Unigames lure nation’s fun-loving students

Indigenous students from 25 Australian universities will gather in Brisbane this Sunday for the 2016 Indigenous Unigames.

Known officially as the National Indigenous Tertiary Education Student Games, they began in 1996 as a joint class project between 13 students enrolled in a Diploma of Aboriginal Studies (Community Recreation) at the then Wollotuka School for Aboriginal Studies at Newcastle University.

They have since grown to an annual event with hundreds of Aboriginal and Torres Strait Islander tertiary students from universities all around Australia competing in mixed teams in four sports – touch football, netball, basketball and volleyball – plus a traditional Indigenous game.

This year, ACU’s Brisbane Campus will host the games, which also;

  • act as a celebration of Aboriginal and Torres Strait Islander culture;
  • promote unity, health, fitness and wellbeing;
  • act as a demonstration of self-determination;
  • initiate new communication networks;
  • reinforce identity through positive role models.

ACU Brisbane Associate Vice-Chancellor Professor Jim Nyland and ACU First Peoples and Equity Pathways Director Jane Ceolin will join ACU’s Indigenous Higher Education Unit Weemala in welcoming participants.

Ms Ceolin said together with Australian University Sport, ACU had planned an amazing Unigames experience.

“These games are an opportunity for Aboriginal and Torres Strait Islander university students to get together and compete in a spirit of friendship, and also to make connections with students from other parts of Australia,” she said.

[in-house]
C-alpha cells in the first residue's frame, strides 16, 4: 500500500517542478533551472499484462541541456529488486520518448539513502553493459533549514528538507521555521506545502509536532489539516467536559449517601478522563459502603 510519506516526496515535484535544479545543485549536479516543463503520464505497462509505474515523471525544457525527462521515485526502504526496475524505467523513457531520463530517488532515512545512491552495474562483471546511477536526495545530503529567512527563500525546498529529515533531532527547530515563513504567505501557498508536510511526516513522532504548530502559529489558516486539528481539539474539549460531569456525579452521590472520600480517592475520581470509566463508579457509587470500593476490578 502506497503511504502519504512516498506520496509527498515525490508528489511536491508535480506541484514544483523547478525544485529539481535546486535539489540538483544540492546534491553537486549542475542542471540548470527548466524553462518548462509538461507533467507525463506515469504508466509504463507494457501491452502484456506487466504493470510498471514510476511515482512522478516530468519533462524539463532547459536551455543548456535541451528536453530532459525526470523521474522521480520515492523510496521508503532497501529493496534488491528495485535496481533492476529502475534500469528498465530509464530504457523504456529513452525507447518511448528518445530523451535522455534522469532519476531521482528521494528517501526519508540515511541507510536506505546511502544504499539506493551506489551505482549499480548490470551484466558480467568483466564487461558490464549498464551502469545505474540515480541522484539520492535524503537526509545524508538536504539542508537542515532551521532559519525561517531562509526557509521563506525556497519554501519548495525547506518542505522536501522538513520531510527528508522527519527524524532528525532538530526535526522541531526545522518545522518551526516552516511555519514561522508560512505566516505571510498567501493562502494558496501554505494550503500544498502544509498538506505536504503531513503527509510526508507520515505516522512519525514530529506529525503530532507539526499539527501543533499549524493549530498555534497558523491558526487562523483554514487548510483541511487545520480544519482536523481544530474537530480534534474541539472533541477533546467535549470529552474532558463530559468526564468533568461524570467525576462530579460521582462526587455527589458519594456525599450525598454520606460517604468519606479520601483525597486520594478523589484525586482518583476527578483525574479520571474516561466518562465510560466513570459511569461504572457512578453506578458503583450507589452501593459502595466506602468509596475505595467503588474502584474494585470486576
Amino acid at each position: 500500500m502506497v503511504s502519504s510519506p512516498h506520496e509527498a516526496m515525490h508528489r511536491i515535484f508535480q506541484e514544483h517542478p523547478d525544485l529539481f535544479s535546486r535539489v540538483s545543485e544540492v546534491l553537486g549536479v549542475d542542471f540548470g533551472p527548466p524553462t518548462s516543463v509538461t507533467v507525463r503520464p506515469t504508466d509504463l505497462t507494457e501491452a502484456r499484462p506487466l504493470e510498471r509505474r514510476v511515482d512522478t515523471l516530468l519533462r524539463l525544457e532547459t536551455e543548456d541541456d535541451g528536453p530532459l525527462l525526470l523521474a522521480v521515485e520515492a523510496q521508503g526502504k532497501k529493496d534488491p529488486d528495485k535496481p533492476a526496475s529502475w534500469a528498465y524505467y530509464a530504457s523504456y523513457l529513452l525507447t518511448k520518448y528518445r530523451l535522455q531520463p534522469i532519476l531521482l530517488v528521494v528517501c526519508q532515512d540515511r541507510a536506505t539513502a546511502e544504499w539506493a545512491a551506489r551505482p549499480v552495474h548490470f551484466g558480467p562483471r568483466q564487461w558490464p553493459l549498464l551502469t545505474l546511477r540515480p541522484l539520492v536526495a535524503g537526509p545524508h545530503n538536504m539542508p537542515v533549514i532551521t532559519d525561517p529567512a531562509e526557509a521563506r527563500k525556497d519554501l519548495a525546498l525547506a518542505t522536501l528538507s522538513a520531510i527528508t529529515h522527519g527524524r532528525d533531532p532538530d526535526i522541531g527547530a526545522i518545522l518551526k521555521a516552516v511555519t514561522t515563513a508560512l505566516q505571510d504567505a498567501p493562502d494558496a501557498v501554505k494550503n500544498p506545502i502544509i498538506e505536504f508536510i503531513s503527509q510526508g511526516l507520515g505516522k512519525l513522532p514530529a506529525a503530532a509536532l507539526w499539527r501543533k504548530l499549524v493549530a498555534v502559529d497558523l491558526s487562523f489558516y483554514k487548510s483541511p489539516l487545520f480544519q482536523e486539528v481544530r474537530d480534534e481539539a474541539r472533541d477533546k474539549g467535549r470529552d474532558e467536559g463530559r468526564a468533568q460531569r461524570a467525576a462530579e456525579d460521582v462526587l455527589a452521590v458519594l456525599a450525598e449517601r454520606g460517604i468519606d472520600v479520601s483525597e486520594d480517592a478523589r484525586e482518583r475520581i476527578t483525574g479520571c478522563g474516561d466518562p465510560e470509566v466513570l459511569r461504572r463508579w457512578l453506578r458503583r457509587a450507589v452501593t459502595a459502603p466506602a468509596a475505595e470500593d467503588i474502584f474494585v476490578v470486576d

“ACU has more than 460 Aboriginal and Torres Strait Islander students, from undergraduate level to doctoral candidates. University life involves hard work, but it’s also about maximising the university experience and making great friends – the games are a chance for our students to meet Indigenous students from other unis and share their stories.”

Professor Nyland said the Unigames are designed to promote participation, rather than elite sport, with mixed teams playing netball, touch football, basketball and volleyball.

“They’re about friendly competition and promoting health and fitness, but of course I do look forward to our ACU students winning,” he said.

ACU Exercise and Health Science student Cameron Preval said competing last year in Newcastle was a real eye-opener. “It was inspiring to meet other Indigenous students from all the ACU campuses and other universities around Australia,” Cameron said.

ACU is Australia’s largest Catholic university, with campuses in Sydney, Melbourne, Canberra, Brisbane, Ballarat and Adelaide.



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